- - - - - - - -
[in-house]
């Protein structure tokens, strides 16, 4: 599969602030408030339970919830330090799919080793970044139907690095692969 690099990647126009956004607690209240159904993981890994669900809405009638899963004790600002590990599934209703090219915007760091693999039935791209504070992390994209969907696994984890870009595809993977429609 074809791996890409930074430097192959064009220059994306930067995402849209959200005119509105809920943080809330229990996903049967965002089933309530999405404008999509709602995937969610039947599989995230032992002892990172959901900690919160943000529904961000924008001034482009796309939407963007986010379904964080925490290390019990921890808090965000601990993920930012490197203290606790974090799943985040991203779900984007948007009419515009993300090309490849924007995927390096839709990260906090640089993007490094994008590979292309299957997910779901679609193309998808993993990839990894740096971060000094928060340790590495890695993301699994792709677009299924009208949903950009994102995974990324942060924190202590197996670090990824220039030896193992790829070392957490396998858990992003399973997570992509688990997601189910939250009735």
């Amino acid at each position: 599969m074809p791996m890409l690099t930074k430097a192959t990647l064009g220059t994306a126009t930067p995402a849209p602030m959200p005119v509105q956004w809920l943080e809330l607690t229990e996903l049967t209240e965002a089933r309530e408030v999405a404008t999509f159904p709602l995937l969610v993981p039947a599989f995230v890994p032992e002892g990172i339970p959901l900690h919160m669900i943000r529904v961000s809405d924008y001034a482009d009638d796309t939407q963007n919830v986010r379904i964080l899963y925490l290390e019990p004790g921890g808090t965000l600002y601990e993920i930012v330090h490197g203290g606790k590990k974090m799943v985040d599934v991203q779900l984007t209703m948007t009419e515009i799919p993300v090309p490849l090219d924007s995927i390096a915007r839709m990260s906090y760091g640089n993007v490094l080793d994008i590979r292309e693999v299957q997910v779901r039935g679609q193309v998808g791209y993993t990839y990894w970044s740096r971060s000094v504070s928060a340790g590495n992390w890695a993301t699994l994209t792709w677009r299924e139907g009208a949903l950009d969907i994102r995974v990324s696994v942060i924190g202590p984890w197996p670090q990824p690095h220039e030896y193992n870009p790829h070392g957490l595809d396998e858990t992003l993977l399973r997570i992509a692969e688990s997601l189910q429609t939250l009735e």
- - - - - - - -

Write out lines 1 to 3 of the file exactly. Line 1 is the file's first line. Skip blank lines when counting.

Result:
[in-house]
């Protein structure tokens, strides 16, 4: 599969602030408030339970919830330090799919080793970044139907690095692969 690099990647126009956004607690209240159904993981890994669900809405009638899963004790600002590990599934209703090219915007760091693999039935791209504070992390994209969907696994984890870009595809993977429609 074809791996890409930074430097192959064009220059994306930067995402849209959200005119509105809920943080809330229990996903049967965002089933309530999405404008999509709602995937969610039947599989995230032992002892990172959901900690919160943000529904961000924008001034482009796309939407963007986010379904964080925490290390019990921890808090965000601990993920930012490197203290606790974090799943985040991203779900984007948007009419515009993300090309490849924007995927390096839709990260906090640089993007490094994008590979292309299957997910779901679609193309998808993993990839990894740096971060000094928060340790590495890695993301699994792709677009299924009208949903950009994102995974990324942060924190202590197996670090990824220039030896193992790829070392957490396998858990992003399973997570992509688990997601189910939250009735």
């Amino acid at each position: 599969m074809p791996m890409l690099t930074k430097a192959t990647l064009g220059t994306a126009t930067p995402a849209p602030m959200p005119v509105q956004w809920l943080e809330l607690t229990e996903l049967t209240e965002a089933r309530e408030v999405a404008t999509f159904p709602l995937l969610v993981p039947a599989f995230v890994p032992e002892g990172i339970p959901l900690h919160m669900i943000r529904v961000s809405d924008y001034a482009d009638d796309t939407q963007n919830v986010r379904i964080l899963y925490l290390e019990p004790g921890g808090t965000l600002y601990e993920i930012v330090h490197g203290g606790k590990k974090m799943v985040d599934v991203q779900l984007t209703m948007t009419e515009i799919p993300v090309p490849l090219d924007s995927i390096a915007r839709m990260s906090y760091g640089n993007v490094l080793d994008i590979r292309e693999v299957q997910v779901r039935g679609q193309v998808g791209y993993t990839y990894w970044s740096r971060s000094v504070s928060a340790g590495n992390w890695a993301t699994l994209t792709w677009r299924e139907g009208a949903l950009d969907i994102r995974v990324s696994v942060i924190g202590p984890w197996p670090q990824p690095h220039e030896y193992n870009p790829h070392g957490l595809d396998e858990t992003l993977l399973r997570i992509a692969e688990s997601l189910q429609t939250l009735e």